by Tracy Johnson
Many radio stations build their strategy around being “the most music”. But that claim doesn’t hold up when listeners compare stations against all other forms of entertainment, not just other radio stations. That’s why broadcasters should rethink commercial-free tactics.
Commercial-free sweeps can work well as a tactic in The Ratings Game. But how does the claim of 45 minutes commercial-free to kick off a workday stack up against streaming providers that play few if any commercials? Exactly.
Still, commercial-free can work, as long as conditions are right and it’s managed properly.
There are pros and cons to a commercial-free programming tactic.
There’s no doubt that the #1 cause of listener tune out is commercials. Removing the thing that drives listeners away should cause TSL to increase. Studies show that fewer, longer commercial clusters generate better performance than shorter, frequent stops.
It seems like a no-brainer. Clear out commercials in the most listened to times and load them up when fewer listeners are available to listen. Then sell those ratings to unsuspecting advertisers. But is it?
Most managers are open to programming commercial-free segments as long as the commercials are moved, not eliminated.
The ratings earned do nothing to enhance advertiser value or the effectiveness of those commercials. Since most simply redistribute the commercial load, commercial messages are relegated to less listened-to time. There, they are surrounded by even more commercials. How does that impact advertiser ROI?
I think you know.
Still, I’m not a sales consultant, and this isn’t a commentary on enhancing revenue streams. It’s about programming a station or show to build the biggest possible audience and attract the most attention for a personality.
So let’s keep it focused on programming and I’ll get off the rant about the overall well-being of the radio industry.
Typically, stations promote commercial-free segments to launch the workday. That may make sense in some situations, but how about mornings?
The tactic is attractive because in-car listening is when radio stations are most vulnerable to tune out. Changing stations are within arm’s reach. It’s not as easy to change the channel at home or at work. Taking out the commercials removes a primary off-ramp for listening.
Plus, the average P1 listener tunes in their favorite morning show just 6 quarter-hours per week. Increasing that by just one quarter-hour per day and one day per week could Double Your Ratings.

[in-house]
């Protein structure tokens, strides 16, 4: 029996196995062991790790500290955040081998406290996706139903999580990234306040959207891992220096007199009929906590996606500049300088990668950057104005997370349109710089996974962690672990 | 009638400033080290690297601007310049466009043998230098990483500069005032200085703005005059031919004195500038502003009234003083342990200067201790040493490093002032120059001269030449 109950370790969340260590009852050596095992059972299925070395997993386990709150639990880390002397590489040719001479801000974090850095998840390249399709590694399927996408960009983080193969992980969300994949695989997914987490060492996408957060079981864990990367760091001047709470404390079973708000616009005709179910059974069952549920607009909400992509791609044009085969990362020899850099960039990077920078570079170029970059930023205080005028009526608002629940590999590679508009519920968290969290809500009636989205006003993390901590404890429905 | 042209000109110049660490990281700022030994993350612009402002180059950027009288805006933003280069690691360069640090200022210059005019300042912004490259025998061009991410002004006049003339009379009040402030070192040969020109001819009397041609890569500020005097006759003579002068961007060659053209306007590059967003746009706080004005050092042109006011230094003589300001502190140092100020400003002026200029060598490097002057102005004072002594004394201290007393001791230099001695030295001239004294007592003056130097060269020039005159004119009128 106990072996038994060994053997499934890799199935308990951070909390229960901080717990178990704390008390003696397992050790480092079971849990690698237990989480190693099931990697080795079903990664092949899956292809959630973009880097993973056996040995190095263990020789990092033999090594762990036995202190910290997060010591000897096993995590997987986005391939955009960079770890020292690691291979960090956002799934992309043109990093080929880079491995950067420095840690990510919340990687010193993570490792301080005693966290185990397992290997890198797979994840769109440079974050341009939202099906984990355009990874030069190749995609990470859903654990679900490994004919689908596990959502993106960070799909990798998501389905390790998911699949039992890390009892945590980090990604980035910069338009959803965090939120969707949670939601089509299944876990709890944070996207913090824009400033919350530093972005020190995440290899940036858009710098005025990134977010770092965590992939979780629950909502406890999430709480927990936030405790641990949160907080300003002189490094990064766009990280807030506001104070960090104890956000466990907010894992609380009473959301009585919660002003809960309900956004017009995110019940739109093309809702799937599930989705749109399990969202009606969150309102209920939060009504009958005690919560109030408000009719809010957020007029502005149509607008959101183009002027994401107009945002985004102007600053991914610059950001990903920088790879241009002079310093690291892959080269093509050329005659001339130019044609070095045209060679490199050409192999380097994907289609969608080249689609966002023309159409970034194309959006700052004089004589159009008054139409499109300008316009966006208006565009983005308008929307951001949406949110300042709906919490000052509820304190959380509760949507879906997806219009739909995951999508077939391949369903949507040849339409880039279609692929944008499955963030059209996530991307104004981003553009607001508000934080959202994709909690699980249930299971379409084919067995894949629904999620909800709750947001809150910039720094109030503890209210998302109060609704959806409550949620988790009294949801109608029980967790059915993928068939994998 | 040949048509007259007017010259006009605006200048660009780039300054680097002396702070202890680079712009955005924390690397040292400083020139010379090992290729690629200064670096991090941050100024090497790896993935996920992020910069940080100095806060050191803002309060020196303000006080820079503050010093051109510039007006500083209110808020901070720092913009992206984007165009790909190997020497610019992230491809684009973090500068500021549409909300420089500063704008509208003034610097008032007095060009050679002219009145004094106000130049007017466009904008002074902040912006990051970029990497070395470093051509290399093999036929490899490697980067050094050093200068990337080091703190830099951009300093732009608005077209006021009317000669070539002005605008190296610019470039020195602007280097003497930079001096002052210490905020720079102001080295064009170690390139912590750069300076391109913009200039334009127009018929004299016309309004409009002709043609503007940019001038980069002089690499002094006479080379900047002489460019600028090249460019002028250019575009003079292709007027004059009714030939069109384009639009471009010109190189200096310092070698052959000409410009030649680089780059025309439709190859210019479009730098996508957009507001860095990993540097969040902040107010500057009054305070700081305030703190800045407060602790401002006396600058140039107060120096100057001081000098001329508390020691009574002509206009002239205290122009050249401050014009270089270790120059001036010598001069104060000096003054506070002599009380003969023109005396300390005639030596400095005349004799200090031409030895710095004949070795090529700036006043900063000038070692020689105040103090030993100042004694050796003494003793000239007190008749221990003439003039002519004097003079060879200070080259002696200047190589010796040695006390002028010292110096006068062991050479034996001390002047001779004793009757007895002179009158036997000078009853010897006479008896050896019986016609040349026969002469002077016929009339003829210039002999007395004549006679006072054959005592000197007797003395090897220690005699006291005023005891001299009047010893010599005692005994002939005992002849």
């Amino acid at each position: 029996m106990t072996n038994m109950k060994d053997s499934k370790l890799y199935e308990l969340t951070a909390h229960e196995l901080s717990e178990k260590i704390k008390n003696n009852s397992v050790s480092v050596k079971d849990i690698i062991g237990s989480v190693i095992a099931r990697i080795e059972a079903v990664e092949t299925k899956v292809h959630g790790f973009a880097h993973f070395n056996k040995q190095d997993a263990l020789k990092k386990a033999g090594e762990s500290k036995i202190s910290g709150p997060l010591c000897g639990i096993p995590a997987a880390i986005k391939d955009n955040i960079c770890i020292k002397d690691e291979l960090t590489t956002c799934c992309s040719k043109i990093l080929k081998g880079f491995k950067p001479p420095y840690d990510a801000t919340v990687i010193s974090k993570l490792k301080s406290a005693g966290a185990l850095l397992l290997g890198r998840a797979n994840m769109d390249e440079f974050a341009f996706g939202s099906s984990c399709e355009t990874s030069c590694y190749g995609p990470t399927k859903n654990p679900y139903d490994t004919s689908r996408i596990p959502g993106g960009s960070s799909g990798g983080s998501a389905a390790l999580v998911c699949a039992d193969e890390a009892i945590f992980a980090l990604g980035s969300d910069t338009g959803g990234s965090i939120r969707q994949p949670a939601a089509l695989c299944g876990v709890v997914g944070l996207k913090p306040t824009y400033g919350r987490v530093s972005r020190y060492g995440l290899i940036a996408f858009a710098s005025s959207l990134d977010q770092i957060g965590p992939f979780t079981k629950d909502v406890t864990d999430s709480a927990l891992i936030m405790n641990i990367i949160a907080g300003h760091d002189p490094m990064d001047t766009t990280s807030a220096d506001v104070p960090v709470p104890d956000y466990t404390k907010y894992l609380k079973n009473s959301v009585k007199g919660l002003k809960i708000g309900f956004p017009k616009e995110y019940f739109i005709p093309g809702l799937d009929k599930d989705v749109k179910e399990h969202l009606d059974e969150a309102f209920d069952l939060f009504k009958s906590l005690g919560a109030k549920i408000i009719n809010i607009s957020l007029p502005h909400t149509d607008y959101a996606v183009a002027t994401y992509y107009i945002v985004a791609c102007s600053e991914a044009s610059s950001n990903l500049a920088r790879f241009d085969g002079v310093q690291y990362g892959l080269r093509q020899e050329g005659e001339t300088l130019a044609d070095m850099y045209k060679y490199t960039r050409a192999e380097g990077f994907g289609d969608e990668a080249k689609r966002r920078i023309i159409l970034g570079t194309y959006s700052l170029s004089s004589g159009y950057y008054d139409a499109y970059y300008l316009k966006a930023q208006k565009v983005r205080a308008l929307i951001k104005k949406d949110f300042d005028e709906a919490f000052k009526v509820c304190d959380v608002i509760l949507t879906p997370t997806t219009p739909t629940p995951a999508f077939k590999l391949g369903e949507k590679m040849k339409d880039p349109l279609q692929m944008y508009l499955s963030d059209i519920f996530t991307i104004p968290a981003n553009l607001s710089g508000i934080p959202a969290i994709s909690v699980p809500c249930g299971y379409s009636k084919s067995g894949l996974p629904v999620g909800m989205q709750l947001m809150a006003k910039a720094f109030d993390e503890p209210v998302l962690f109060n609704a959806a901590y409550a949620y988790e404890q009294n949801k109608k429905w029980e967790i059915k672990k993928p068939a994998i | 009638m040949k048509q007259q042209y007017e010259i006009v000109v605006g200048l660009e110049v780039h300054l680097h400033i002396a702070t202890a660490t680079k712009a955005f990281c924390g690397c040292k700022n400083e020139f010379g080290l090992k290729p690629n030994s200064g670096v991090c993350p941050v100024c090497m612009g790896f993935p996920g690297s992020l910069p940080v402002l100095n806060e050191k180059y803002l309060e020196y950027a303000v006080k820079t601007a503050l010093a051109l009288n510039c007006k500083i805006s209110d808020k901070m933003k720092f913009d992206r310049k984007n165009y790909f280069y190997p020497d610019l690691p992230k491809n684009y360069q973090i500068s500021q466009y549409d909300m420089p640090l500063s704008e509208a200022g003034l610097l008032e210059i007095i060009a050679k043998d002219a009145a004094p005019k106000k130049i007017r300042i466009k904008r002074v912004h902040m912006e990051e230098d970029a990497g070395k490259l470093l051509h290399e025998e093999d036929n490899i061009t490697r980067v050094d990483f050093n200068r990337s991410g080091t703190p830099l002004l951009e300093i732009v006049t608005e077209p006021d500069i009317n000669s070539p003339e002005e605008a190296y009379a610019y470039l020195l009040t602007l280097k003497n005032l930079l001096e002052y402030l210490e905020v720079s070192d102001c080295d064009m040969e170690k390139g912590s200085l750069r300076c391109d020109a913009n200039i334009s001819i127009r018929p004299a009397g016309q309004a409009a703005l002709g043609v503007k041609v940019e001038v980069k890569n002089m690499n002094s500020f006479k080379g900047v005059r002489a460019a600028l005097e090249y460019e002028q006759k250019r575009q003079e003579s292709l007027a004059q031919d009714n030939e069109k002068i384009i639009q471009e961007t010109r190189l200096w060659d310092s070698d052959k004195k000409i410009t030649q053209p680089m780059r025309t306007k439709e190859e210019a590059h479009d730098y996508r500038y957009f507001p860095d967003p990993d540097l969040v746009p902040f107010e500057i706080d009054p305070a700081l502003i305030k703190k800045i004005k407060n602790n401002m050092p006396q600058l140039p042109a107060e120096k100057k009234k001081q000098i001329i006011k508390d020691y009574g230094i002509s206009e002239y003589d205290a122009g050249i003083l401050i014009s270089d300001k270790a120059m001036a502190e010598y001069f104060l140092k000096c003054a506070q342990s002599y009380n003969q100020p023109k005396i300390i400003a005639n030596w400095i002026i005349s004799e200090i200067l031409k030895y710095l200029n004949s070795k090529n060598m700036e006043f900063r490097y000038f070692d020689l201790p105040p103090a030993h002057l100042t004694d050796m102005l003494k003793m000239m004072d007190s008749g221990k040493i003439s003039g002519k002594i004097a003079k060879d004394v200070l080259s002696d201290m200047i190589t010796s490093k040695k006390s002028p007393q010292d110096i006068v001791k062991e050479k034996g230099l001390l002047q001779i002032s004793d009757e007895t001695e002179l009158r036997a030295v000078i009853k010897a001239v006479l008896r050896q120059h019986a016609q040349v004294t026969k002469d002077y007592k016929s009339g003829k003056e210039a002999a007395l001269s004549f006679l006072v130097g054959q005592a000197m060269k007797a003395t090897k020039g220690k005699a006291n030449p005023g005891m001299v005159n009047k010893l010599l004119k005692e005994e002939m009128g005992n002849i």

But it won’t work for every station. Here’s who should and should not consider it:
In both cases, the benefits of being commercial-free is offset by anything other than the primary driver for listening. Listeners tuning in for talk are turned off by music and vice-versa.
That’s why it usually does NOT work for shows that have a balance of talk and music. There are too many reasons to tune out, whether the listener tunes in primarily for music or talk.
This sounds like a crazy recommendation. Why wouldn’t a station want to take credit for the benefits provided a listener?
Well, because it’s not that much of a benefit. Save promos for things that advance the station’s position. Other than non-commercial stations (many Contemporary Christian stations, for example), radio simply can’t win an image for being a low-commercial option. Sure, you may win it against other radio stations, but against Spotify, Amazon and Apple Music? Seriously?
Stations measured by meters should just do it and not promote it. This is a tactical, not strategic, move. It’s about removing things that cause the audience to physically tune out (commercials).
In a metered market, keep listeners on the frequency and time spent listening is earned. So why promote there are no commercials during a commercial-free sweep? Isn’t that counter-productive? The message itself could be (and almost always is) perceived as a commercial. To many listeners, the promise is broken.
The goal is to retain folks listening right now for one (or two, or four) quarter hours. With no reason to leave, we should earn that listening.
Promoting it really doesn’t help.
Building a long-term strategic position around a claim for playing fewer commercials and interrupting the music less often makes sense.
Research proves listeners aren’t against stations playing commercials. But they hate that there are so many. Building a position that addresses this concern is valid, and commercial-free periods can be a part of it.
Here’s when it makes sense:
Here are a few more thoughts on the topic:
Commercial-free programming is popular, mostly because broadcasters think they can address a major listener complaint by throwing them a 45-minute bone. This is not a good strategy in the long run. However, there are situations that make sense as a programming tactic against direct competitors.
Ultimately, radio must face important decisions. We can’t continue to thrive with abusive commercial loads. The audience will not tolerate it, and it’s just a matter of time before advertisers figure out it’s not working for their ROI.
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